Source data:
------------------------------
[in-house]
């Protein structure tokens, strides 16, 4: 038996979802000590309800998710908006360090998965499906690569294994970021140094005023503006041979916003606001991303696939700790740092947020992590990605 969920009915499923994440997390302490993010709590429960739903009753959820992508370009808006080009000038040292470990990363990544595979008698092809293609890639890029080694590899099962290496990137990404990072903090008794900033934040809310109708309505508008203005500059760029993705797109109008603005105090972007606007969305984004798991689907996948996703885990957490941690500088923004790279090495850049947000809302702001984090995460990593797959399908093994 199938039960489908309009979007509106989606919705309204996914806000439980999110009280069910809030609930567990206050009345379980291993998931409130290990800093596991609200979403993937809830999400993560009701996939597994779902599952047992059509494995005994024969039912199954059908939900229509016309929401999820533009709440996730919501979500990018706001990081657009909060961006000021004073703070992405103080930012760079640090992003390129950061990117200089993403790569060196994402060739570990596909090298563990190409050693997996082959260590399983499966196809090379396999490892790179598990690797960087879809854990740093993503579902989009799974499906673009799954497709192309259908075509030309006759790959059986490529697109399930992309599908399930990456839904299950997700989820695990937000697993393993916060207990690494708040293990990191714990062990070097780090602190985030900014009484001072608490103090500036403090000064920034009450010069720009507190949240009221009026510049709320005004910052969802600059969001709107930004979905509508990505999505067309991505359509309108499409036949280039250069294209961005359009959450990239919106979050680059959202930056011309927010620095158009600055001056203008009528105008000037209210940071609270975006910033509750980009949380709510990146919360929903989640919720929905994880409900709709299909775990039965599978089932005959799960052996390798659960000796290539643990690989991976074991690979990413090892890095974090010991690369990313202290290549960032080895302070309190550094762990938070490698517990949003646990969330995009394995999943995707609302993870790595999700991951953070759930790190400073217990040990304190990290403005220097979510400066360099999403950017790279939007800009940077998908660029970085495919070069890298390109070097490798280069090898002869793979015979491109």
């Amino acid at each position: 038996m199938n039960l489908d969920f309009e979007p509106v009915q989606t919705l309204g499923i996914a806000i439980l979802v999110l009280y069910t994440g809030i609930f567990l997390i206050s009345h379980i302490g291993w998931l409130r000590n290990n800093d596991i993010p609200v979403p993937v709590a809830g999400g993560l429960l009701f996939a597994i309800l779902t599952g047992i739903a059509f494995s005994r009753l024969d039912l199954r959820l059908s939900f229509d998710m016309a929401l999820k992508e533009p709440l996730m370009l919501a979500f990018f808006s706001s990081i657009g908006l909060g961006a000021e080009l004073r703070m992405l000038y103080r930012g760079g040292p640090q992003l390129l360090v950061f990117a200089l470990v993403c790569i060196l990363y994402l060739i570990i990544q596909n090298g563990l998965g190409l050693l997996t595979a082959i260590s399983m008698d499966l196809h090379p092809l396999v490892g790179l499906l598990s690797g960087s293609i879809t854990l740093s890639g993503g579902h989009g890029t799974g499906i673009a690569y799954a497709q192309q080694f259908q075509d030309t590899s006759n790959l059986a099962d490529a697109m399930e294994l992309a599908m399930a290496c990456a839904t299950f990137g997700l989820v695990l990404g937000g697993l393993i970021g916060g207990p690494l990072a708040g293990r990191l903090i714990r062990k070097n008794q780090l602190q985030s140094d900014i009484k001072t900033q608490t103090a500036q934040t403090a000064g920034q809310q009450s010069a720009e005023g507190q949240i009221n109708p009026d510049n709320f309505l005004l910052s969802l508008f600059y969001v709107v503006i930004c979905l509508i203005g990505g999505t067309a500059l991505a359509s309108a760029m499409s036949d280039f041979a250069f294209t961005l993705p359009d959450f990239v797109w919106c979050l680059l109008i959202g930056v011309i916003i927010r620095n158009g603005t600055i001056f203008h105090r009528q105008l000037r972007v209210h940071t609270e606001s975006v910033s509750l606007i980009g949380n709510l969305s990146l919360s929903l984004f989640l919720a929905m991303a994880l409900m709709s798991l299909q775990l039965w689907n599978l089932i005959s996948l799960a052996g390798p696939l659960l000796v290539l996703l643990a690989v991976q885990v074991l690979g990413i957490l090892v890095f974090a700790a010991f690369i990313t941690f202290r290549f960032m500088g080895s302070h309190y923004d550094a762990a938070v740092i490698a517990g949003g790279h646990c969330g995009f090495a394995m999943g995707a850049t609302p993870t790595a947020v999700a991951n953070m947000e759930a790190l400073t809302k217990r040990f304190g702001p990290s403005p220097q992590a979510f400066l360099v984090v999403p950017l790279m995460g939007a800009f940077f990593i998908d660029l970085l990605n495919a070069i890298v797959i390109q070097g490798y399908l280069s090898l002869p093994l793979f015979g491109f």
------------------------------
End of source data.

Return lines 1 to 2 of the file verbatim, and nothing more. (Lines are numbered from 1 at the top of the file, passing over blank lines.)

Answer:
[in-house]
């Protein structure tokens, strides 16, 4: 038996979802000590309800998710908006360090998965499906690569294994970021140094005023503006041979916003606001991303696939700790740092947020992590990605 969920009915499923994440997390302490993010709590429960739903009753959820992508370009808006080009000038040292470990990363990544595979008698092809293609890639890029080694590899099962290496990137990404990072903090008794900033934040809310109708309505508008203005500059760029993705797109109008603005105090972007606007969305984004798991689907996948996703885990957490941690500088923004790279090495850049947000809302702001984090995460990593797959399908093994 199938039960489908309009979007509106989606919705309204996914806000439980999110009280069910809030609930567990206050009345379980291993998931409130290990800093596991609200979403993937809830999400993560009701996939597994779902599952047992059509494995005994024969039912199954059908939900229509016309929401999820533009709440996730919501979500990018706001990081657009909060961006000021004073703070992405103080930012760079640090992003390129950061990117200089993403790569060196994402060739570990596909090298563990190409050693997996082959260590399983499966196809090379396999490892790179598990690797960087879809854990740093993503579902989009799974499906673009799954497709192309259908075509030309006759790959059986490529697109399930992309599908399930990456839904299950997700989820695990937000697993393993916060207990690494708040293990990191714990062990070097780090602190985030900014009484001072608490103090500036403090000064920034009450010069720009507190949240009221009026510049709320005004910052969802600059969001709107930004979905509508990505999505067309991505359509309108499409036949280039250069294209961005359009959450990239919106979050680059959202930056011309927010620095158009600055001056203008009528105008000037209210940071609270975006910033509750980009949380709510990146919360929903989640919720929905994880409900709709299909775990039965599978089932005959799960052996390798659960000796290539643990690989991976074991690979990413090892890095974090010991690369990313202290290549960032080895302070309190550094762990938070490698517990949003646990969330995009394995999943995707609302993870790595999700991951953070759930790190400073217990040990304190990290403005220097979510400066360099999403950017790279939007800009940077998908660029970085495919070069890298390109070097490798280069090898002869793979015979491109």